We had the bad crash in California and I think early in Europe we weren’t getting on our feet but by Redlands, before Redlands, I think Merco went alright, it was going good, we were on our feet. Murietta was good, San Dimas was okay, Redlands was great and then from Redlands, they went over there, and they kind of had the good luck mojo and they went good at Le Sarthe, GP Escault and they’ve been going good ever since. We kind of had a bad start but I think it was just, I don’t know what it was just luck I guess, the guys were always going good. And now, we have that winning momentum, morale kind of thing, we’ve just got really good guys, it’s a great team.
Was that your first time racing in Europe?
I went a little bit last year, it was my first time on the road. I’d done some cross and I spent an amateur season in Italy for the whole year but Belgium is totally different. It was good. Last year was my start and I learned a lot, got basically pummeled every race, I think by the end of the year, I didn’t get a good result but I had a good ride, I was in the break all day at GP Flandrian and things were going good. By the end of the year I was picking up on it. This year, we had a bigger US schedule and we have more Europeans so my schedule turned to be more here which is great because getting smashed every week, it’s just different, I’m sure I could adapt if I was over there full time, it’s definitely a shock. So for the rest of the year, I have Philly, thankfully, and I think Beauce, actually I’m not one hundred percent on either of those, but tentatively that’s what I have and we just got into Dauphiné which is phenomenal especially given what’s going on with the Tour de Suisse, that’s a mess.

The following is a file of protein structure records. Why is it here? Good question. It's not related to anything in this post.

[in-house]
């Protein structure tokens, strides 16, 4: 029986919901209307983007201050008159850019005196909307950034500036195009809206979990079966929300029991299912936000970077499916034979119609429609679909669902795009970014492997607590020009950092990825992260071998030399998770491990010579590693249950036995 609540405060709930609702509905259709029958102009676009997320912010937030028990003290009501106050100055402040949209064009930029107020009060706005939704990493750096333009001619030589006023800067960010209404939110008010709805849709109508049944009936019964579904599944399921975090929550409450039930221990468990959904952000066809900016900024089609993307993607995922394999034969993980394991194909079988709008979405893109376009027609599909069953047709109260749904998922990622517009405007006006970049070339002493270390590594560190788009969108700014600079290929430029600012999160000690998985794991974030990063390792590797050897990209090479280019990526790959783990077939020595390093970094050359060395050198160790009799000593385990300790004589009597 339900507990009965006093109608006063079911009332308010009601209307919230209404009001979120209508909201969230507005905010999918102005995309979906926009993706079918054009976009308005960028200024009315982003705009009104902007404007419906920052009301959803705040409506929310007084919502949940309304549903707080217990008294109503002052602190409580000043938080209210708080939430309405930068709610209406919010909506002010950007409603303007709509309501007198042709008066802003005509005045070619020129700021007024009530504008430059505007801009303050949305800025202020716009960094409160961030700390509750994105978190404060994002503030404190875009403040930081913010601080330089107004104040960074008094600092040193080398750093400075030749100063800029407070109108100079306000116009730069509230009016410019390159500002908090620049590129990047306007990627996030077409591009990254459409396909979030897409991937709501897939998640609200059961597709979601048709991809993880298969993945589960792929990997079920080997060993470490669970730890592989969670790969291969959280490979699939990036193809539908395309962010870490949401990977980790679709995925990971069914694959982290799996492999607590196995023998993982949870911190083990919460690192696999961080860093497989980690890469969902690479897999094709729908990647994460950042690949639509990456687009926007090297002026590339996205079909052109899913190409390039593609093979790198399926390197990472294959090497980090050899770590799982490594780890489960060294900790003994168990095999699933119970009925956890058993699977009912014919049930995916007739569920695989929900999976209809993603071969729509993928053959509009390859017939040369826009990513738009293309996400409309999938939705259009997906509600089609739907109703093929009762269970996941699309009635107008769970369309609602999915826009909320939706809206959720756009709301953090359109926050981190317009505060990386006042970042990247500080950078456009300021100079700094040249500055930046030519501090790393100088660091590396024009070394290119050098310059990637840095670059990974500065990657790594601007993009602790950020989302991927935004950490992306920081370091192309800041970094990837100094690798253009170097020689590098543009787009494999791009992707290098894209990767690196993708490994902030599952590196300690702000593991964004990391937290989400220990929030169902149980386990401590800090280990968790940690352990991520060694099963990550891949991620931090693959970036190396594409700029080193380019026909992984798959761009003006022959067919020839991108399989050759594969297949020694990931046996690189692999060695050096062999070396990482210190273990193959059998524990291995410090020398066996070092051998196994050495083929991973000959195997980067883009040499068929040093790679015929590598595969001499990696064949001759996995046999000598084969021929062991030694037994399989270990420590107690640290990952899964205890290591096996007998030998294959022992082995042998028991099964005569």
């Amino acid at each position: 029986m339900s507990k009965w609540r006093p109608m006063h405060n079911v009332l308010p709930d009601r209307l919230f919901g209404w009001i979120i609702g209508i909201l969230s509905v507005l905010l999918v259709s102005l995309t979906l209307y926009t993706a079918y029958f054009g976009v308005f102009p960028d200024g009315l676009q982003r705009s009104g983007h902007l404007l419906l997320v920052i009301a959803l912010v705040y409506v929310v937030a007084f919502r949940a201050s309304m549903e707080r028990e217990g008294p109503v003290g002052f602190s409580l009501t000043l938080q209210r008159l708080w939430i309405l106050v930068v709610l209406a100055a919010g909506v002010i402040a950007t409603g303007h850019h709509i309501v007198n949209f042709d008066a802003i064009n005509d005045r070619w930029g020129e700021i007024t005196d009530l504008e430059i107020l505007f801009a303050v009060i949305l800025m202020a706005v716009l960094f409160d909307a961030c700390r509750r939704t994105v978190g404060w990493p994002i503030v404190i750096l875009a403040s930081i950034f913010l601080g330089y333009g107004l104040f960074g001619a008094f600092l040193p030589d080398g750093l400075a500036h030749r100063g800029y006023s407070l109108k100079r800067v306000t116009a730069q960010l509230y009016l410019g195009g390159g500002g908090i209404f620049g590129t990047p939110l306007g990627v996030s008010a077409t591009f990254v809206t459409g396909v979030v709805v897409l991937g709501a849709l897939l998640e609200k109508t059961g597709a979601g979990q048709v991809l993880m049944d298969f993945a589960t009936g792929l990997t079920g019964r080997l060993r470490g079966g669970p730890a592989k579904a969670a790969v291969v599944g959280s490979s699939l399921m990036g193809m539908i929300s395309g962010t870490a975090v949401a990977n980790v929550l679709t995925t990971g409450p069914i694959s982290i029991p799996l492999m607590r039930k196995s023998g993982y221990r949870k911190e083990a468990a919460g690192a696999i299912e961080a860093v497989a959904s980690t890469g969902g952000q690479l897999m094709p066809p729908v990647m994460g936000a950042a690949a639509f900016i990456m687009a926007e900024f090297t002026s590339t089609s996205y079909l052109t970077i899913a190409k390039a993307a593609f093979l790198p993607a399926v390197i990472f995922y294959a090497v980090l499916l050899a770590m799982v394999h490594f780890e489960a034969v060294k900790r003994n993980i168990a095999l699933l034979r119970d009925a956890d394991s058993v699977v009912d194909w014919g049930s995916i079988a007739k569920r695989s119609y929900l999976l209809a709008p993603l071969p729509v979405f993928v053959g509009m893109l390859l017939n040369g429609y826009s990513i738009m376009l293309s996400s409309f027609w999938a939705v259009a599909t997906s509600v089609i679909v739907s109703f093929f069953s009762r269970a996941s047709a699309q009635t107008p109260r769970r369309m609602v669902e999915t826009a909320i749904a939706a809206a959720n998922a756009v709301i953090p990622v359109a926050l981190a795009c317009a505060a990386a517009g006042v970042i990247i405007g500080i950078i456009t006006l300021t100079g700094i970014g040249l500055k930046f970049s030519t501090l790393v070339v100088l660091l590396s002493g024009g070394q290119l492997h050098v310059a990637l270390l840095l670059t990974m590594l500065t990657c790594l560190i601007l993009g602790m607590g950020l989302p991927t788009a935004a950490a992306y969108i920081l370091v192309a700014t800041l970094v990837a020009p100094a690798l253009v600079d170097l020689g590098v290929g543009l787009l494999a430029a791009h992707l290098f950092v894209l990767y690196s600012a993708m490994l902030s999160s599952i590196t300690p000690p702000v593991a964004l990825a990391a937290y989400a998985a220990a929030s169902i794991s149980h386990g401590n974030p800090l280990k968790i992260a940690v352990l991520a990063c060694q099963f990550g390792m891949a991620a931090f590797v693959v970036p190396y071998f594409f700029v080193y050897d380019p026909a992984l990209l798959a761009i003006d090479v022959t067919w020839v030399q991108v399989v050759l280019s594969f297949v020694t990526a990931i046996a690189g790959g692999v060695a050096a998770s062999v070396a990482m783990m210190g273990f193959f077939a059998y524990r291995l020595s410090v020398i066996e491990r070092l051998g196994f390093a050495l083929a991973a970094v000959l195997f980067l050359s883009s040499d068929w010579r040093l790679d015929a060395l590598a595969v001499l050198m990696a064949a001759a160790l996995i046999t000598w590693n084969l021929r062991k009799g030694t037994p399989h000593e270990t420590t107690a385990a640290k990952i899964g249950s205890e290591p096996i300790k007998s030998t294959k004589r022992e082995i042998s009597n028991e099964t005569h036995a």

So this is your third year with the team, what’s your role on the team?
I got onto the team as kind of the go to guy, they expected a lot out of me. 2007 was horrible for me, I just couldn’t perform and so I changed to worker, that’s what I could do to help the team and then last year, we got better so I had to work. This year we’re better so I have to work.